Lets make this a movement, maybe it will catch on………
Show the world that love matters.
xo - Suzanne
Santosha | Acceptance, but not without action
Your yoga practice will help you learn to practice Santosha or Acceptance of what is, and where we actually are—in our mind and body—at each new moment and each new day and an important principle in our yoga practice.
But it isn’t always easy! This doesn’t mean we surrender or that we don’t take action.
In my last message, I mentioned that I am not a big believer in New Year’s Resolutions because they always make us feel as if we failed when we veer away, and we do veer away! However, if we make a conscious effort to make small changes and continue to find our way back to them, we find a way to treat ourselves with kindness. If we can treat ourselves with kindness, we can learn to treat others the same way.
Small steps….Big changes!
You may step on your yoga mat today and have an amazing practice that feels so good that you can’t wait to do it again tomorrow. When tomorrow arrives, you may have an entirely different experience. You may have physical limitations that don’t allow you to do the full expression of the posture. You may be tired, or just not feeling good. In practicing acceptance of how we actually are and feel each day, we just proceed on with our practice. We notice and then continue on. Santosha does not mean stopping or giving up! It means that you accept your practice is different each day and you continue on. You keep practicing. You accept you have some limitations, but you don’t let them stop you.
While this acceptance starts on your yoga mat, it will enter other areas of your life. There is freedom in discerning what you can change, what you can’t, and moving forward with that knowledge.
New Year…Best You…but how?
January 1st…the beginning of the year. A renewal. A day to start anew! A time to once again…be the best you…again! Of course, I could suggest that the best you is already in you…or that in order for you to be the best you…all you need to do is give yourself permission to do so. Regardless…many of us will use the beginning of the year as a launching point for the rest of the year. Some of us will call them resolutions, others goals…and even some of us will call them intentions. For me…I resolve to allow my intentions help me achieve my goals.
As practicing yogis…we all sort of share some common ideals. Compassion and kindness to one-self and others are certainly some of those shared ideals. So too is Santosha…or acceptance. So how can we better ourselves in a manner that is both compassionate and kind…all while accepting (santosha) that I am already all that I need?
I heard a perfect analogy for those of us looking to #MYTKickStart the new year. I was listening to the Tim Ferriss interview with LearnVest CEO Alexa Von Tobel. She suggested there were two types of people. Achievers and Competitors. I think this is the solution! We can better ourselves…we can allow ourselves be the best versions of ourselves…and we can do it with compassion and kindness. According to Von Tobel, it all boils down to whether you’re an achiever or competitor. Let me explain.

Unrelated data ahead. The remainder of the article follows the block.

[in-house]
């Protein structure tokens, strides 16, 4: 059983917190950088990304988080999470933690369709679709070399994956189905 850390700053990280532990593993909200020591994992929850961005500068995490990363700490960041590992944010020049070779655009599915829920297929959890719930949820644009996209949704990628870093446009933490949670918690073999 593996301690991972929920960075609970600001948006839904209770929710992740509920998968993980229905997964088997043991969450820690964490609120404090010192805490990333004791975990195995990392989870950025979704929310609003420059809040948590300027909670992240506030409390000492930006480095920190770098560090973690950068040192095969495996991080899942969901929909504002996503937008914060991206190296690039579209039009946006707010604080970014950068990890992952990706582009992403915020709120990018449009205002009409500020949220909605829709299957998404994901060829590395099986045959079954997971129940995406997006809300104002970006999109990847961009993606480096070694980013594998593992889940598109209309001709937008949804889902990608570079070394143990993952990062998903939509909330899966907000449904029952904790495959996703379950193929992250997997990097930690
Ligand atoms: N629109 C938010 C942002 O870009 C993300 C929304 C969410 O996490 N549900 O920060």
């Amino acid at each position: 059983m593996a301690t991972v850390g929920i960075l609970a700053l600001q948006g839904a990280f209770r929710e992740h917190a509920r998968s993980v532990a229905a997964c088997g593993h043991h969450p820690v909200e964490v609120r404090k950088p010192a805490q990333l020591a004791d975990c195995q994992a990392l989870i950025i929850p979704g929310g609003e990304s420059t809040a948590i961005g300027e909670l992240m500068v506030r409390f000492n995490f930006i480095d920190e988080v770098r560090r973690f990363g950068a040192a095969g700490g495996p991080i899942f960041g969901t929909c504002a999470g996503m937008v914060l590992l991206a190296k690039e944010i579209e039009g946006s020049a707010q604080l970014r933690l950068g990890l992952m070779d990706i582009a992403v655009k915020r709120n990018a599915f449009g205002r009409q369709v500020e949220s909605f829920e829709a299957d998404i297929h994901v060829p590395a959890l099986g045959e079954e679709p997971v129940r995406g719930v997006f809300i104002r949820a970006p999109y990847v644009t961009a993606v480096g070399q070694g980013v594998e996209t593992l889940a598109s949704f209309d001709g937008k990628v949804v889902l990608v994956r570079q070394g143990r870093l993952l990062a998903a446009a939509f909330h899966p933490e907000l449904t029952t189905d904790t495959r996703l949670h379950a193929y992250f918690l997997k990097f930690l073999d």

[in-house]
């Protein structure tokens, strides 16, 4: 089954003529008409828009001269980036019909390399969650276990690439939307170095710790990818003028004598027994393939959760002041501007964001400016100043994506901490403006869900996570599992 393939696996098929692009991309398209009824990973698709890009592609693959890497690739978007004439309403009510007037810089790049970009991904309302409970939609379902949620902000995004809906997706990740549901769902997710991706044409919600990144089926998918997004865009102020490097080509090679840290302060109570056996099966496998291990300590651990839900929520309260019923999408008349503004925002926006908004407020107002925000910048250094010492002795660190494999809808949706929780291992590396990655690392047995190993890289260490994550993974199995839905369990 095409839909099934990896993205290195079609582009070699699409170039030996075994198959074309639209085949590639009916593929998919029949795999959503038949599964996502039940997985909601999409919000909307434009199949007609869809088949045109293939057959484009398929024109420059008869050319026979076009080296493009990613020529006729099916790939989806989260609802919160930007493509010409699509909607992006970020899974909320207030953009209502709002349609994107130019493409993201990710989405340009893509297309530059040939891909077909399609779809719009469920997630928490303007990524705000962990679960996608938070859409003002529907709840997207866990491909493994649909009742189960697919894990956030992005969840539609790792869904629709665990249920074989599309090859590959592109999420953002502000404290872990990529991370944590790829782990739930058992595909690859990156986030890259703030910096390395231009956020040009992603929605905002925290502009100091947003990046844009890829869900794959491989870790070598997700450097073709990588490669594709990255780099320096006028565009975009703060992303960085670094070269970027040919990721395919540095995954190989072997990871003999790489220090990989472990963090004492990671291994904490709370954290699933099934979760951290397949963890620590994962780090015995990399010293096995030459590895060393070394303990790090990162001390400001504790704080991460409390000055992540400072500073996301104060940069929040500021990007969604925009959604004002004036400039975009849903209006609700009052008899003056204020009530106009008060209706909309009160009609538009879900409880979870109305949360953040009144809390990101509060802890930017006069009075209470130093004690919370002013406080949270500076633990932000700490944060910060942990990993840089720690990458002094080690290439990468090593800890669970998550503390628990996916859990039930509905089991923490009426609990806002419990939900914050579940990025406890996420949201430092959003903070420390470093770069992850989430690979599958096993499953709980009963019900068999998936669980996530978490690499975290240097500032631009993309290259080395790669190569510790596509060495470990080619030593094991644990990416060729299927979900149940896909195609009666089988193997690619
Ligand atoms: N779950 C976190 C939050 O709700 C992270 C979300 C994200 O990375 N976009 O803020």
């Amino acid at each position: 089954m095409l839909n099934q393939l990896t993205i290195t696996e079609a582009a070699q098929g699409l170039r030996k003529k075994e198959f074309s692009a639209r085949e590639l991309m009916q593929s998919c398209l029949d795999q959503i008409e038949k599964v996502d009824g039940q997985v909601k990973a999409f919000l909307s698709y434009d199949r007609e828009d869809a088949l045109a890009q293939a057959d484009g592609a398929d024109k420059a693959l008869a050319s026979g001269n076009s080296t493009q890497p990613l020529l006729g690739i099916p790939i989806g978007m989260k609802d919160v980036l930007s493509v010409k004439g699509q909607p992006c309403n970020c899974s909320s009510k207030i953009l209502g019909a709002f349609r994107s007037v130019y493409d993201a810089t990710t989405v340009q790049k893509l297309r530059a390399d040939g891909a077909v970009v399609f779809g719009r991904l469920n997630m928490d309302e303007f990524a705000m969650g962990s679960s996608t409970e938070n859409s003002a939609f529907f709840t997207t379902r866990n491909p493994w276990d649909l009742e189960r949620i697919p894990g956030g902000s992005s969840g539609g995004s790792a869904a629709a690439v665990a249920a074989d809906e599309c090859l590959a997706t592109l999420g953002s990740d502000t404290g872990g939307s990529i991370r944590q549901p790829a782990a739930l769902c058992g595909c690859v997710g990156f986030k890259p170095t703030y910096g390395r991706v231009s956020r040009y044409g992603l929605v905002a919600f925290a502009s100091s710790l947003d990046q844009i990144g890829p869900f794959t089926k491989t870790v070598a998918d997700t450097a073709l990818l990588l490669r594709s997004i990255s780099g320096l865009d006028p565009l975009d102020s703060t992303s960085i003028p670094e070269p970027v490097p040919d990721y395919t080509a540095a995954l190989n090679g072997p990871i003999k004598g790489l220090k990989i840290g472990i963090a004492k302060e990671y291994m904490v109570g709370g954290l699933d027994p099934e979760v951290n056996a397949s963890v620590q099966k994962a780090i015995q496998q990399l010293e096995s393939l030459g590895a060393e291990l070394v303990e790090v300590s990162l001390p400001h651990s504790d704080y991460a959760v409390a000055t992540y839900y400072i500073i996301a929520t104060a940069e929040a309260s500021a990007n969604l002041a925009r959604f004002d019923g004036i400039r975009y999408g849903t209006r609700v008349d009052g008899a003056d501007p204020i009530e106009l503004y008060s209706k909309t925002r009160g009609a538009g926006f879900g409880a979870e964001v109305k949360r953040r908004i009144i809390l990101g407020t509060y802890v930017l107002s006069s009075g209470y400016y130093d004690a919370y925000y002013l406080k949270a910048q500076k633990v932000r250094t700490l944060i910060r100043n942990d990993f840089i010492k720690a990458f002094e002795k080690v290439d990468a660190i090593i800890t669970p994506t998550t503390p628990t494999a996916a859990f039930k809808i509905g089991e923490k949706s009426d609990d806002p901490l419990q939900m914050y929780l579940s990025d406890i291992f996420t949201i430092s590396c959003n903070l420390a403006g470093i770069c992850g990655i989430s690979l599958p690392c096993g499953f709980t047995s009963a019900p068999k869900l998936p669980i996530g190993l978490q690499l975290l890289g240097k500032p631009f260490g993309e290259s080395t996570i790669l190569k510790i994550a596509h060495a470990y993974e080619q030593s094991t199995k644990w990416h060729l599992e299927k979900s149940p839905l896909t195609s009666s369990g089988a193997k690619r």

Von Tobel suggests that when an achiever (read yogi) wakes up, they make a list of goals, tasks, resolutions, intentions that they plan to achieve/accomplish. They then set out to do just that. Pretty simple…make a list…complete it…feel good! Conversely, a competitor will see the achiever making all of these great strides and think to themselves, “how can beat them…and be better than them?” The difference is stark! The achiever wants to be the best possible version of themselves…whereas the competitor simply wants to be better than you.
So…if you are going to, or desire to #MYTKickStart your year, be compassionate and kind to yourself. Allow yourself to achieve your goals and don’t allow yourself to compete…especially against yourself. #santosha
If we are going to make a change in this world, we need to start with ourselves.
Yoga Sutra 2:46 Sthira Sukha Asanam
This sutra is most commonly translated as:
Stable and Comfortable Posture
The ability to find this stable and comfortable space in our body-mind helps us to abide in a good space and is only possible when our prana is healthy. Prana is our life force, the power or shakti that enlivens the body, the mind and the soul. Cultivating healthy prana is a process that reaches far beyond our yoga mats and into every aspect of our lives. We start with our relationships, diet and lifestyle as we begin the process of creating balance in our own lives.
Our fast-paced lives and the prevalence for stress related illness seems to come from our constant over-stimulation. We work long hours and juggle many demands; all of this depletes and destabilizes our nervous system and life force or prana. Most look for a quick fix for this. Creating balance takes time and we must show up every day.
Making a change a in the world starts with creating balance (Sthira and Sukham) in our own body-mind first. Breathing practices, asana and meditation help us to create balance. However, stepping on our yoga mat is only a part of this process. Nourishing the body with healthy food and the mind with a healthy lifestyle are just as important. How we move through the world matters.
I am not a big believer in New Year’s Resolutions because they always make us feel as if we failed when we veer away and we do veer away! However, if we make a conscious effort to make small changes and continue to find our way back to them, we find a way to treat ourselves with kindness. If we can treat ourselves with kindness, we can learn to treat others the same way.